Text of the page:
Truman Capote's In Cold Blood as Literary Journalism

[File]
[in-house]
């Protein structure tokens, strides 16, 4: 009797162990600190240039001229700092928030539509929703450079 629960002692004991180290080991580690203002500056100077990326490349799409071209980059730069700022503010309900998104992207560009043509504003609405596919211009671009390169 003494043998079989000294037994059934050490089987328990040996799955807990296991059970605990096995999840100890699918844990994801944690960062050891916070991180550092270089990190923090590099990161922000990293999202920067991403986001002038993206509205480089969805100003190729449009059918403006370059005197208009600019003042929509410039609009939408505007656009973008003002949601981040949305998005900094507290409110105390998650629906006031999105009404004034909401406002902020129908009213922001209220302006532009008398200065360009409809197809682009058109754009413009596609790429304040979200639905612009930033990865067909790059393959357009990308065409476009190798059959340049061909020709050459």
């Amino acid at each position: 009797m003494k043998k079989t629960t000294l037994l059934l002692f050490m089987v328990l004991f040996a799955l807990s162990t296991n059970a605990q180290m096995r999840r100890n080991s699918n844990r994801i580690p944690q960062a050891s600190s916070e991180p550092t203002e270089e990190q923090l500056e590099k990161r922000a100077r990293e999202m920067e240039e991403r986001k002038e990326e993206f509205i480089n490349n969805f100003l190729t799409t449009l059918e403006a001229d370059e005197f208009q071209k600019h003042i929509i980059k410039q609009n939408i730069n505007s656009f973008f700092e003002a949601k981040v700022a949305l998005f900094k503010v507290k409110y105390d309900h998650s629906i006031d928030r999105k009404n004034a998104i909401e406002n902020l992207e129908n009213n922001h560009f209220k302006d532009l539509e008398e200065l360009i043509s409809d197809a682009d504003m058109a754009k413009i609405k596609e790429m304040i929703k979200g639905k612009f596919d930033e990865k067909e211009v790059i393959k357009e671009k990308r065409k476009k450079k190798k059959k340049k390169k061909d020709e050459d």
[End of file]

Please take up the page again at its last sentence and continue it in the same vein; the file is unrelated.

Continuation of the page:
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In an article written in 1966 for The New York Times, Eliot Fremont-Smith discusses the squabbles that occurred in the literary world over Truman Capote's In Cold Blood, squabbles that continue today. He wrote of Capote, "The author is now concerned that In Cold Blood be taken as an example of a new literary form, 'the non-fiction novel'"(8). The debate of what constitutes a novel and what constitutes non-fiction. Fremont-Smith argues that the mixing of the two genres is irrelevant: It is too bad, because this fine work raises questions and offers insights that are far more important and, God knows, more interesting than technical debates over the definition of a new or possibly not new literary form. (Book, 8). Fremont-Smith discusses "the dichotomy between the moral judgment of an act and the moral judgment of the person who commits it"(10). He contends that thinking about this is both "frightening and difficult to retain in mind," but that people must keep the act in their minds if they want to come to terms with viciousness of the crime, sorrow for the victims...

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